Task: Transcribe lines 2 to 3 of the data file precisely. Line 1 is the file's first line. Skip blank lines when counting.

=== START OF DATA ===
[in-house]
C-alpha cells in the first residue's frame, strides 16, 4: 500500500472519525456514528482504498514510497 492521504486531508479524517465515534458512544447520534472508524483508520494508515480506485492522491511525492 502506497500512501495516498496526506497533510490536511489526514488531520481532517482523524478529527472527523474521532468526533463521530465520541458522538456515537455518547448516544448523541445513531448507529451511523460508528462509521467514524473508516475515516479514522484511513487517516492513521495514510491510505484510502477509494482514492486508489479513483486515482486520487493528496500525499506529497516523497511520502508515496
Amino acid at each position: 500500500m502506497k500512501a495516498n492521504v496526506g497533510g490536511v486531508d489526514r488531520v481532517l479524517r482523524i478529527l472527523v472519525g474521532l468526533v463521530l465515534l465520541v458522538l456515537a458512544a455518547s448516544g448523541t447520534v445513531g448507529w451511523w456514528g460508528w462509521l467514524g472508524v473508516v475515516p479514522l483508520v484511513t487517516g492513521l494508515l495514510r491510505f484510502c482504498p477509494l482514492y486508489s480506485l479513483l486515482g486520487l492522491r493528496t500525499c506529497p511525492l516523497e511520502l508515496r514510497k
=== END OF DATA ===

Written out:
C-alpha cells in the first residue's frame, strides 16, 4: 500500500472519525456514528482504498514510497 492521504486531508479524517465515534458512544447520534472508524483508520494508515480506485492522491511525492 502506497500512501495516498496526506497533510490536511489526514488531520481532517482523524478529527472527523474521532468526533463521530465520541458522538456515537455518547448516544448523541445513531448507529451511523460508528462509521467514524473508516475515516479514522484511513487517516492513521495514510491510505484510502477509494482514492486508489479513483486515482486520487493528496500525499506529497516523497511520502508515496
Amino acid at each position: 500500500m502506497k500512501a495516498n492521504v496526506g497533510g490536511v486531508d489526514r488531520v481532517l479524517r482523524i478529527l472527523v472519525g474521532l468526533v463521530l465515534l465520541v458522538l456515537a458512544a455518547s448516544g448523541t447520534v445513531g448507529w451511523w456514528g460508528w462509521l467514524g472508524v473508516v475515516p479514522l483508520v484511513t487517516g492513521l494508515l495514510r491510505f484510502c482504498p477509494l482514492y486508489s480506485l479513483l486515482g486520487l492522491r493528496t500525499c506529497p511525492l516523497e511520502l508515496r514510497k